The economic ravages of COVID-19 are forcing some families in Zimbabwe to abandon the age-old tradition of taking care of their older people. Some roam the streets. The lucky ones end up at facilities for older people. They were once widely viewed by many Zimbabweans as “un-African” and against the social bonds that have held extended families together for generations. The executive director of HelpAge Zimbabwe said older people are “silent victims” of the pandemic. A report by HelpAge International says COVID-19 has increased the risk of abuse and neglect of older people across Africa and around the world.
Zimbabwe’s care homes have experienced a 60% increase in admissions since the COVID-19 pandemic erupted in March 2020, and most of the country’s more than 170 facilities for older people are full, she said.
“Parents or elderly relatives have become an extra strain in this pandemic so although it goes against our culture, many people are finding old people’s homes as the only option,” Gavi said.
COVID-19 has increased the risk of abuse and neglect of older people across Africa and around the world, according to a report by HelpAge International.
For the older people in care institutions, the experience is both a saving grace and a source of anguish.
In addition to being one of the groups most at risk of severe illness and death from COVID-19, older people are chronically neglected in response and recovery efforts, especially in lower-income countries, according to the report, “Bearing the Brunt.”
Bhatare said that after he retired from work as a quarry miner about two decades ago “all was well” as he alternately stayed with his two daughters and other relatives.
He was living with a married niece and four of her children when COVID-19 hit and their income from selling goods on the street dropped. Food in the home became scarce, tensions rose, and to survive Bhatare began foraging for meals on the streets until concerned neighbors alerted HelpAge, which found him a place in the Melfort home, about 50 kilometers (30 miles) east of Harare, the capital.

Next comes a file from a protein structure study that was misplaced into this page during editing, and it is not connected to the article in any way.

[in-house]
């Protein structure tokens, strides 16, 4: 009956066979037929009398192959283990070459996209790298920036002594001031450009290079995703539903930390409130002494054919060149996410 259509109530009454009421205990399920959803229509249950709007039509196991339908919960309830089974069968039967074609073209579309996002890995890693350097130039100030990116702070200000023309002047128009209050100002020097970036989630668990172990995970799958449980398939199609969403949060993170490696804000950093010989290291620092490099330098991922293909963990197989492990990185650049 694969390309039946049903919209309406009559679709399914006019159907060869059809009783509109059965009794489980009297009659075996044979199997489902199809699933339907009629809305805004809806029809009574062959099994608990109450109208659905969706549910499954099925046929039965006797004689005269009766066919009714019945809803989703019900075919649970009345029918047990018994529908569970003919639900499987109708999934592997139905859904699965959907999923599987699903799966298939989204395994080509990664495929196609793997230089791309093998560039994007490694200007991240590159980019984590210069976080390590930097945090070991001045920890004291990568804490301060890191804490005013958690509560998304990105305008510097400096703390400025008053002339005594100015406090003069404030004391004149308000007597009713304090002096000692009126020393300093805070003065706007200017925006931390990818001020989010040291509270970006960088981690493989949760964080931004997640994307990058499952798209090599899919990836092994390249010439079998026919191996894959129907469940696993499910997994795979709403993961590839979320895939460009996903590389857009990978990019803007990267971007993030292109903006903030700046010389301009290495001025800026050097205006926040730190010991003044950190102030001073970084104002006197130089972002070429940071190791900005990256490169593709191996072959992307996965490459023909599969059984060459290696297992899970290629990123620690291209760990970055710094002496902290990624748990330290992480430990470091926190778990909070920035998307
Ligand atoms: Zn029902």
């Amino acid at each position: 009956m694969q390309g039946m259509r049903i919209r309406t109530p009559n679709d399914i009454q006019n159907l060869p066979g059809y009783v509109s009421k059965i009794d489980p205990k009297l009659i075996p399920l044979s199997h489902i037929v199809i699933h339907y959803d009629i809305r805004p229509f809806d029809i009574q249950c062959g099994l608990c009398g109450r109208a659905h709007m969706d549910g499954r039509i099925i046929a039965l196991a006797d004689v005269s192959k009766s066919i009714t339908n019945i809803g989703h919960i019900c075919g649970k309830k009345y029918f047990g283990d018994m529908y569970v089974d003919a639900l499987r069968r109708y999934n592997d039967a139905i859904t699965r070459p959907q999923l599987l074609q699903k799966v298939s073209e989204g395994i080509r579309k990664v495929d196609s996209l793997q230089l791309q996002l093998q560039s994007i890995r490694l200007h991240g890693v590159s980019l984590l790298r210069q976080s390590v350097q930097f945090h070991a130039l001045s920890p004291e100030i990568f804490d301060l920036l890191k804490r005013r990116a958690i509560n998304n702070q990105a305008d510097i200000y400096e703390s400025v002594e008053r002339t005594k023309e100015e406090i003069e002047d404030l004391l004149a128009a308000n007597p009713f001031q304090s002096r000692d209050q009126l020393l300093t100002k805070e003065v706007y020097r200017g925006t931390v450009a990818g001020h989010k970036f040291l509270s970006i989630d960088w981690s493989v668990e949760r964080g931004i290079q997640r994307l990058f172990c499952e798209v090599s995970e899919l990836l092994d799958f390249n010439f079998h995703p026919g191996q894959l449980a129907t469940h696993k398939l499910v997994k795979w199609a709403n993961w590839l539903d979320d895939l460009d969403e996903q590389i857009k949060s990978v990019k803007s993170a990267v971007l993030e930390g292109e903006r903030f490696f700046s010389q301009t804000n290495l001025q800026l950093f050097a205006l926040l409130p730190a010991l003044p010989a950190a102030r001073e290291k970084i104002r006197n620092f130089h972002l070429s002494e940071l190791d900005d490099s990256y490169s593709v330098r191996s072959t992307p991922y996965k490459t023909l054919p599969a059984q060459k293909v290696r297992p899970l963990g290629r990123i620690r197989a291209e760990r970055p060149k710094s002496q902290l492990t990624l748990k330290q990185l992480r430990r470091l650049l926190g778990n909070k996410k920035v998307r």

“My daughters are married but they are also struggling. I had become a strain to everybody,” he said. Zimbabwe’s economy was already battered before the pandemic and now more than 80% of urban households are struggling to buy basic food supplies, while large numbers of rural families are also sinking into hunger, according to the World Food Program.
People age 70 and above make up less than 3% of Zimbabwe’s population of about 15 million and often became casualties of belt-tightening. “They are not bringing in any income in an environment where even young children are working to contribute towards household incomes. The elderly are becoming the sacrificial lambs. COVID-19 has really knocked them down,” said Phillip Pasirayi, a sociologist and director of the Center for Community Development in Zimbabwe.
Feeling “abandoned” by their families can be a shock for many older people at care facilities, he said. “It doesn’t really resonate with what we are accustomed to as Africans. You want to spend your last days surrounded by family. That is the tradition,” Pasirayi said.
“When they are forced into old people’s homes, many go into depression, into dementia … they are confused that their children or relatives have abandoned them,” said Daniel Francis, the administrator at Melfort Old People’s home. Some families resort to tricks to remove their older relatives, he said.
“With the pandemic, some people take an elderly relative to a faraway place. They buy them a drink at the shops, tell them ‘We are coming back,’ and they go for good. Elderly persons are being dumped and they are forgotten,” Francis said. Police take such people to the social welfare department. “The social welfare department doesn’t have a home so they come to us,” said Francis, whose facility has a capacity for 40 resident. But in the pandemic it limits numbers to 22 to allow more physical distance between residents.
- Seniors in Zimbabwe are often sent home amid a pandemic
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